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The images above show simulations of sea ice thickness now and three decades into the future. The lightest areas represent the thickest accumulations of ice; progressively darker shades of blue indicate decreasing thickness of ice. The darkest blue represents areas of the ocean that are ice-free and gray represents land.

The top images show model simulations that match current conditions for March, when the area covered by sea ice reaches its annual maximum (left), and in September, when the area covered by sea ice reaches its annual minimum (right). Currently, sea ice up to 2.5 meters thick covers the central portion of the Arctic Ocean at the end of winter. After the melt season, as fall begins, much of the sea ice that remains is less than 1.2 meters thick (top right).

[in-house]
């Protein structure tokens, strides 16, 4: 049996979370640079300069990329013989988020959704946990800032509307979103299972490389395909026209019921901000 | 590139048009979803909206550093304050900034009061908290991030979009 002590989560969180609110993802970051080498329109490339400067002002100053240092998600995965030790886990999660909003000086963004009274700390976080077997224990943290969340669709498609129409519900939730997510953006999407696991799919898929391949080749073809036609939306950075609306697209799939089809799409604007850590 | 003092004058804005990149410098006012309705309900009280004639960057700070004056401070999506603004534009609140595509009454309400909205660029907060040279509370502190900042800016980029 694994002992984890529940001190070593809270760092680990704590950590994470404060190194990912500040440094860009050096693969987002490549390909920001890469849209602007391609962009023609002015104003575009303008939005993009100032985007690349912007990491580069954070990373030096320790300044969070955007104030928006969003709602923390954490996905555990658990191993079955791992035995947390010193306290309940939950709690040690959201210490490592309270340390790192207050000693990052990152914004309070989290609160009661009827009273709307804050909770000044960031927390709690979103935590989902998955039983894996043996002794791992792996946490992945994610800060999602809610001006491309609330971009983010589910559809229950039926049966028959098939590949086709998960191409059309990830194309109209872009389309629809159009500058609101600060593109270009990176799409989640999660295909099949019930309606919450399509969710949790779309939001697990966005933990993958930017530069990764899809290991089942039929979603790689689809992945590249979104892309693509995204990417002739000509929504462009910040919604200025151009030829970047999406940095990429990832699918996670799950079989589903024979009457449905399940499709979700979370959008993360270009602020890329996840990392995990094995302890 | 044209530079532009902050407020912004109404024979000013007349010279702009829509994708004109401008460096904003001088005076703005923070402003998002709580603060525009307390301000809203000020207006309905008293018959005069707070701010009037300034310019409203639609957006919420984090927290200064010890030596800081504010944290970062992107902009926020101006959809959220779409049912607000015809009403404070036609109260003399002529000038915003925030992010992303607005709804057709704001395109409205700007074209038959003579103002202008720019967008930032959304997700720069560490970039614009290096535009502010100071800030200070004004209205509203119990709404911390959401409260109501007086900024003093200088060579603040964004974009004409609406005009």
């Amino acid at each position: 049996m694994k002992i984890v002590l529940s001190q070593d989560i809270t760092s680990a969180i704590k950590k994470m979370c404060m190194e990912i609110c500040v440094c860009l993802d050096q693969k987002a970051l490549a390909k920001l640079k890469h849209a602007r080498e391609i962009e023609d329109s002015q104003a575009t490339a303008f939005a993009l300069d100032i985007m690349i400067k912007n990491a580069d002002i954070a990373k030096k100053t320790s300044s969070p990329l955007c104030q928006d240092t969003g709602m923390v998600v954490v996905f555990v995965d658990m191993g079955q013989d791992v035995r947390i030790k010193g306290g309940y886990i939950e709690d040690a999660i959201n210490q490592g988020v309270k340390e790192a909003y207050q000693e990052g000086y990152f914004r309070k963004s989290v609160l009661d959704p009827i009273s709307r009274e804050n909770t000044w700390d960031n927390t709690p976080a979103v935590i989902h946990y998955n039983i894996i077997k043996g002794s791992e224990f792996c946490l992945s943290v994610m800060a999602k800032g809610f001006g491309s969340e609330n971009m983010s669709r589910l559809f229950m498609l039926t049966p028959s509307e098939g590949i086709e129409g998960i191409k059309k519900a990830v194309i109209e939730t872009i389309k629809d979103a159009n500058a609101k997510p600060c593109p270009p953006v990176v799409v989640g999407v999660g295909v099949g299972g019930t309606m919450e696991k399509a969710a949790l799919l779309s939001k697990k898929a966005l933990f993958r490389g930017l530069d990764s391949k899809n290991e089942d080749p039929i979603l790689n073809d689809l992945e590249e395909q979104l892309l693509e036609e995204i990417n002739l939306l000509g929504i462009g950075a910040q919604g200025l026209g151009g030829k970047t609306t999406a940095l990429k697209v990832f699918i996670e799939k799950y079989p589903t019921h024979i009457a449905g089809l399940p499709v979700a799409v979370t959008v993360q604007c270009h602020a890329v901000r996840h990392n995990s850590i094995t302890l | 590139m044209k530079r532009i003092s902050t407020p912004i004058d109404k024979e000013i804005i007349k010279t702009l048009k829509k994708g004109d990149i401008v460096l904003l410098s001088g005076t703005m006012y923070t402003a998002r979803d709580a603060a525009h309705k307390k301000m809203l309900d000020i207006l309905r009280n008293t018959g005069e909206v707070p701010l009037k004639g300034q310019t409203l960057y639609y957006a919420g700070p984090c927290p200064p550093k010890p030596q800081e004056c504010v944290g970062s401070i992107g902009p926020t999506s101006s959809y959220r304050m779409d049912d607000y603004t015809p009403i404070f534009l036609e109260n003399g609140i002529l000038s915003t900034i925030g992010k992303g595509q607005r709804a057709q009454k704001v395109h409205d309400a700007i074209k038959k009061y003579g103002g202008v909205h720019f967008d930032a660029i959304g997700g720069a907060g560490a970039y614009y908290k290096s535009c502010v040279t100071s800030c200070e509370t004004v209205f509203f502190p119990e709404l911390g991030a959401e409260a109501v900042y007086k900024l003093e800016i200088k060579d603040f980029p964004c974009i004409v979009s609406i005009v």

The bottom row shows projections for three decades into the future. By that time, sea ice in the Arctic Ocean will be less than 2.0 meters thick at the end of each winter (bottom left). At the end of each summer in 30 years, the projections show that sea ice in the Arctic will be very thin or totally absent.

Photo Credit: 
NOAA Climate.Gov